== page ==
Kidney damage not from E. coli: Walkerton study
Drinking too much water caused residents' kidney condition, researchers say
Nov. 16, 2005. 07:40 PM
Serious kidney damage shown by more than 200 residents of Walkerton, Ont., is the result of drinking too much water, not E. coli poisoning, and it's a problem that could be afflicting people across the country, researchers told The Canadian Press.
The "completely preventable" condition is one of the findings of a long-term health study into the tainted-water tragedy, a lead researcher said Wednesday.
Results of the four-year study, to be presented in Walkerton on Thursday evening, show that five per cent of the 4,400 residents enrolled have high urine volumes with pathological levels of protein.
Careful checking found the condition unrelated to E. coli-contaminated water that killed seven people and sickened 2,500 others in May 2000.
Research head Bill Clark said the condition was actually linked to residents drinking too much untainted water — a problem that is not exclusive to the midwestern Ontario farming community.
"We suspect that this is not unique to Walkerton," Clark, a kidney expert in London, Ont., said in an interview.
"We think that this occurs in the Canadian population and may provide for some of the unexplained chronic renal failure that we see."
Drinking too much water can similarly flush proteins from the body. Just how much water is too much varies from person-to-person, depending on factors including body weight.
The ongoing study also confirms that those who fell ill from tainted water have an increased incidence of both kidney disease and high blood pressure.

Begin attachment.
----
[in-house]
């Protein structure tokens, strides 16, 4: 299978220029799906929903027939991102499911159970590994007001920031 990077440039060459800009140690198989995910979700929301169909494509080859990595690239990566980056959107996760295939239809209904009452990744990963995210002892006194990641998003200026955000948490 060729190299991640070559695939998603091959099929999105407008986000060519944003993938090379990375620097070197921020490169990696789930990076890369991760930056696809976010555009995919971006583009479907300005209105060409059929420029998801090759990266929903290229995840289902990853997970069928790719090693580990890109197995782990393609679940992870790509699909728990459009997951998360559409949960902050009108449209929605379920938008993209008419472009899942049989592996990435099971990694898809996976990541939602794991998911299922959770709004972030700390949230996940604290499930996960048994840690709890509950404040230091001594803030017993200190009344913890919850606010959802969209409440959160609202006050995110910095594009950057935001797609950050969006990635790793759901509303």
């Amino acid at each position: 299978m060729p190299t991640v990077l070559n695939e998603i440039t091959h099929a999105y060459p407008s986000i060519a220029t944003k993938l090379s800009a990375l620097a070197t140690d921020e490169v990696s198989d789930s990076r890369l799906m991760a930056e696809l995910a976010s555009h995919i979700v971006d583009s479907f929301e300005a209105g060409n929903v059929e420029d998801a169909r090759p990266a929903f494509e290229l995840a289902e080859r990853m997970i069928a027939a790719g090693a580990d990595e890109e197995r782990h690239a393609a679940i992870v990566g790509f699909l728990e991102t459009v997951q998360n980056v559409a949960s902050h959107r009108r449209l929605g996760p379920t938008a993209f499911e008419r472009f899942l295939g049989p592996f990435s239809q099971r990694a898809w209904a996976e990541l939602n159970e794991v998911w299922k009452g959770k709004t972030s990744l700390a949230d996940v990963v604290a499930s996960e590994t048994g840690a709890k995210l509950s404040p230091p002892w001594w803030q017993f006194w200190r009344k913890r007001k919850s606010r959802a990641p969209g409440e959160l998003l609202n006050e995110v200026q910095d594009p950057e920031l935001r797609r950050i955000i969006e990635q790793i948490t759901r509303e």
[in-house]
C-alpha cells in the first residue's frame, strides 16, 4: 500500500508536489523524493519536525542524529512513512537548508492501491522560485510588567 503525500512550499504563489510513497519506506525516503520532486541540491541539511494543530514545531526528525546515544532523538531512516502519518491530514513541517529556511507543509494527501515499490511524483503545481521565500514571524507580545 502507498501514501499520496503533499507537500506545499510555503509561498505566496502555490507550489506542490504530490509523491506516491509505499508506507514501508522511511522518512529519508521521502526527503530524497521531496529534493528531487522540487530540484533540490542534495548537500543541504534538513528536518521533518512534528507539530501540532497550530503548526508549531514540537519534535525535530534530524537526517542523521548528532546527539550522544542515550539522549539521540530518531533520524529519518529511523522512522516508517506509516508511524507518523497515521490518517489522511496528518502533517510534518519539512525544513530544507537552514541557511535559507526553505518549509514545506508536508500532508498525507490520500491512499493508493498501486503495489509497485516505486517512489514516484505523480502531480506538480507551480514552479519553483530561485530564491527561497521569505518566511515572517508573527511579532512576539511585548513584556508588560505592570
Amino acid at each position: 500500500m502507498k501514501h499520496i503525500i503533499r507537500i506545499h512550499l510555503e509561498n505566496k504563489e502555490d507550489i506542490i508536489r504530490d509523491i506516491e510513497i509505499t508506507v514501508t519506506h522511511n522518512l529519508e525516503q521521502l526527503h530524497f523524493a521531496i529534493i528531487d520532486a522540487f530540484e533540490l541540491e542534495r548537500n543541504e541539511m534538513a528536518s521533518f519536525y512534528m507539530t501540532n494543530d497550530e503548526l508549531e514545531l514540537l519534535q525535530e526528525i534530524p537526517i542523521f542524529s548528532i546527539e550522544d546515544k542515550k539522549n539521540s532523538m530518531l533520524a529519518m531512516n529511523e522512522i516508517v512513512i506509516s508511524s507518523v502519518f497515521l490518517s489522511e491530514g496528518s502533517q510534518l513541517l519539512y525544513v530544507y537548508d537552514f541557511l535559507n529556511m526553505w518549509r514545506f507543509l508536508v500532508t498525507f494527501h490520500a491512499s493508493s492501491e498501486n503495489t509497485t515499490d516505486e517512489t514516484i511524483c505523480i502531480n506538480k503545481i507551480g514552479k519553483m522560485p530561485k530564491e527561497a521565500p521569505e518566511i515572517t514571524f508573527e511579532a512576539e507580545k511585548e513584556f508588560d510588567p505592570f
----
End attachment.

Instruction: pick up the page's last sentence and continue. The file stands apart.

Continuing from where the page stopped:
That suggests the 20,000 Canadians who fall ill with bloody diarrhea from food poisoning each year due to E. coli contamination need annual monitoring for a few years even though they may appear healthy.
"Those people at the present time are not being followed up but all of those people probably need to have an annual assessment," said Clark.
"There are long-term complications from bacterial contamination that affect blood pressure and kidney function (but) the progress of those injuries is preventable if they're identified."
Town residents also appear to have a significantly higher incidence of diabetes due to E. coli, which is known to damage pancreatic cells that produce insulin.
However, final analysis of that data will only be complete in about three months.
The study also indicates that children who suffered severe kidney illness from the bad water are less prone to high blood pressure than their adult counterparts.
Still, about 10 Walkerton children show clear signs of kidney impairment, but are responding to treatment and likely won't get worse, said Clark.
On the positive side, latest results suggest the roughly 5,000 residents of Walkerton are continuing to recover from the disaster.
Eighty-four per cent of those asked now rate their health as good to excellent. Of those who rated it fair to poor, almost half said it had improved over the past year.
The study will now focus more on high blood pressure during pregnancy, inflammatory arthritis, and the role of genetics in the progression of irritable bowel syndrome to inflammatory bowel disease.
I'll stay away from the water... pass me another beer!